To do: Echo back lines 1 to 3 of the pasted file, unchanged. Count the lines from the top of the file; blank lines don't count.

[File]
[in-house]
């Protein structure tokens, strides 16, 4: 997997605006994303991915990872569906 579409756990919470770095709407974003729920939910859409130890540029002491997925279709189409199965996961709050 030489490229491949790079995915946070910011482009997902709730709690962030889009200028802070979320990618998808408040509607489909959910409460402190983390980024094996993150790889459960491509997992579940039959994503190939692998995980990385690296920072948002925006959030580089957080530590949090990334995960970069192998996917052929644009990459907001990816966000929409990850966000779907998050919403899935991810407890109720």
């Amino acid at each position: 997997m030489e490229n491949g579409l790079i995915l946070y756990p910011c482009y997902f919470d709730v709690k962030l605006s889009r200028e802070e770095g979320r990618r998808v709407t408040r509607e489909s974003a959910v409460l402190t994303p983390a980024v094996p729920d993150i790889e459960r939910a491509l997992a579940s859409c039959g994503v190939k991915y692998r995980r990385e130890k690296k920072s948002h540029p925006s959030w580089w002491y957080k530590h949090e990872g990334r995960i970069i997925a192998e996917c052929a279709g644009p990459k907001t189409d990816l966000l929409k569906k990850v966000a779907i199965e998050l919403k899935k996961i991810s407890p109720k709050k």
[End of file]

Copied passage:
[in-house]
């Protein structure tokens, strides 16, 4: 997997605006994303991915990872569906 579409756990919470770095709407974003729920939910859409130890540029002491997925279709189409199965996961709050 030489490229491949790079995915946070910011482009997902709730709690962030889009200028802070979320990618998808408040509607489909959910409460402190983390980024094996993150790889459960491509997992579940039959994503190939692998995980990385690296920072948002925006959030580089957080530590949090990334995960970069192998996917052929644009990459907001990816966000929409990850966000779907998050919403899935991810407890109720």
């Amino acid at each position: 997997m030489e490229n491949g579409l790079i995915l946070y756990p910011c482009y997902f919470d709730v709690k962030l605006s889009r200028e802070e770095g979320r990618r998808v709407t408040r509607e489909s974003a959910v409460l402190t994303p983390a980024v094996p729920d993150i790889e459960r939910a491509l997992a579940s859409c039959g994503v190939k991915y692998r995980r990385e130890k690296k920072s948002h540029p925006s959030w580089w002491y957080k530590h949090e990872g990334r995960i970069i997925a192998e996917c052929a279709g644009p990459k907001t189409d990816l966000l929409k569906k990850v966000a779907i199965e998050l919403k899935k996961i991810s407890p109720k709050k």